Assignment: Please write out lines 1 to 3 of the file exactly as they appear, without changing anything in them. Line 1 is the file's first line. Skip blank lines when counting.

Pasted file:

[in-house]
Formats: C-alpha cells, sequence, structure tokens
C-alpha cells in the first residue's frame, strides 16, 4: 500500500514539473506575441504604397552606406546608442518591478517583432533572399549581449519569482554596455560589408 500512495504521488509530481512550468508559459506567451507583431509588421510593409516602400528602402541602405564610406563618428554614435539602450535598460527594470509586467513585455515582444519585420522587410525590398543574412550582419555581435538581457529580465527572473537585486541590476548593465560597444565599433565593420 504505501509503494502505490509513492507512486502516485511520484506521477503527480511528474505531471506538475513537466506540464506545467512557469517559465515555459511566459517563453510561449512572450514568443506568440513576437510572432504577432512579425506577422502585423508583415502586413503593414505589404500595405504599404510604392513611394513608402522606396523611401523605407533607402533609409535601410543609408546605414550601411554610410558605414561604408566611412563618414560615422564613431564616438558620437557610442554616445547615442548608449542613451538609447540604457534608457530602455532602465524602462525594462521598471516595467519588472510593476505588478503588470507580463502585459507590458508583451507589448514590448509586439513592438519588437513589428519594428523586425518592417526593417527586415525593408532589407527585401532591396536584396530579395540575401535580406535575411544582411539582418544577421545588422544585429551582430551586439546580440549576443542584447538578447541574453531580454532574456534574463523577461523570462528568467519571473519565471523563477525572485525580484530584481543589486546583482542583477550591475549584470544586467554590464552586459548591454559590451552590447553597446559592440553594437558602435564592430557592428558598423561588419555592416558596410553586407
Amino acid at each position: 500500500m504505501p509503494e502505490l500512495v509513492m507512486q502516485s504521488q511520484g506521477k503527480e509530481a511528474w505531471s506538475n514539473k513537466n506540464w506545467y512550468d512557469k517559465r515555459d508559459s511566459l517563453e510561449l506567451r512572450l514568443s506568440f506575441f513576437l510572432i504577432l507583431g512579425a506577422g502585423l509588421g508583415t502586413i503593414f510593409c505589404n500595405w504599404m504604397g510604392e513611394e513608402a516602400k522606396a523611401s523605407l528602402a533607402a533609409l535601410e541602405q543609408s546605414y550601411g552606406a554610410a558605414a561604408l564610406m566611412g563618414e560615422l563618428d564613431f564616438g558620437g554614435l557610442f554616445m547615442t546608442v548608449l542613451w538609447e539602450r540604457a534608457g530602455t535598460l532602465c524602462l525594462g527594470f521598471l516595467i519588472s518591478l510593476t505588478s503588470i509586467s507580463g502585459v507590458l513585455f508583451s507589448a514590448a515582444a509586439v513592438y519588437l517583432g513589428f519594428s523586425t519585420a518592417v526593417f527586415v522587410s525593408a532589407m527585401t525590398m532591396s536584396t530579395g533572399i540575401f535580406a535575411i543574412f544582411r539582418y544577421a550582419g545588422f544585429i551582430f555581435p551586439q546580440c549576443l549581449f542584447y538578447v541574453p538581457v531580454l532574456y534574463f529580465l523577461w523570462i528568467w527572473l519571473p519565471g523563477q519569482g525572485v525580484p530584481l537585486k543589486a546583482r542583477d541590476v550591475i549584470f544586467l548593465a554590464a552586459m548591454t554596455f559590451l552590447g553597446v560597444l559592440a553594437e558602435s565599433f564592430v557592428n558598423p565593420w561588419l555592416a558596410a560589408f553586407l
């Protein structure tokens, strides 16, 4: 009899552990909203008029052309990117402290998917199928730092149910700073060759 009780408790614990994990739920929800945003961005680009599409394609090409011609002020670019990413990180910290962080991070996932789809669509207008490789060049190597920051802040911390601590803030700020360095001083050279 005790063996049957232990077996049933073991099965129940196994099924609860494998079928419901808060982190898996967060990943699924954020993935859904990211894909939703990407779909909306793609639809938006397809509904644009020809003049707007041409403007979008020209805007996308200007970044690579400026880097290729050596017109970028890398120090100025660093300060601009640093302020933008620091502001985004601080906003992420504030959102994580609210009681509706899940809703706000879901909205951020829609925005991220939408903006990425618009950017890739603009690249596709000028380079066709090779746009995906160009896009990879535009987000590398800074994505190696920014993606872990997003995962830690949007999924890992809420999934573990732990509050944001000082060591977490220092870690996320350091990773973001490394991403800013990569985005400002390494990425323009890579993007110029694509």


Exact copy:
[in-house]
Formats: C-alpha cells, sequence, structure tokens
C-alpha cells in the first residue's frame, strides 16, 4: 500500500514539473506575441504604397552606406546608442518591478517583432533572399549581449519569482554596455560589408 500512495504521488509530481512550468508559459506567451507583431509588421510593409516602400528602402541602405564610406563618428554614435539602450535598460527594470509586467513585455515582444519585420522587410525590398543574412550582419555581435538581457529580465527572473537585486541590476548593465560597444565599433565593420 504505501509503494502505490509513492507512486502516485511520484506521477503527480511528474505531471506538475513537466506540464506545467512557469517559465515555459511566459517563453510561449512572450514568443506568440513576437510572432504577432512579425506577422502585423508583415502586413503593414505589404500595405504599404510604392513611394513608402522606396523611401523605407533607402533609409535601410543609408546605414550601411554610410558605414561604408566611412563618414560615422564613431564616438558620437557610442554616445547615442548608449542613451538609447540604457534608457530602455532602465524602462525594462521598471516595467519588472510593476505588478503588470507580463502585459507590458508583451507589448514590448509586439513592438519588437513589428519594428523586425518592417526593417527586415525593408532589407527585401532591396536584396530579395540575401535580406535575411544582411539582418544577421545588422544585429551582430551586439546580440549576443542584447538578447541574453531580454532574456534574463523577461523570462528568467519571473519565471523563477525572485525580484530584481543589486546583482542583477550591475549584470544586467554590464552586459548591454559590451552590447553597446559592440553594437558602435564592430557592428558598423561588419555592416558596410553586407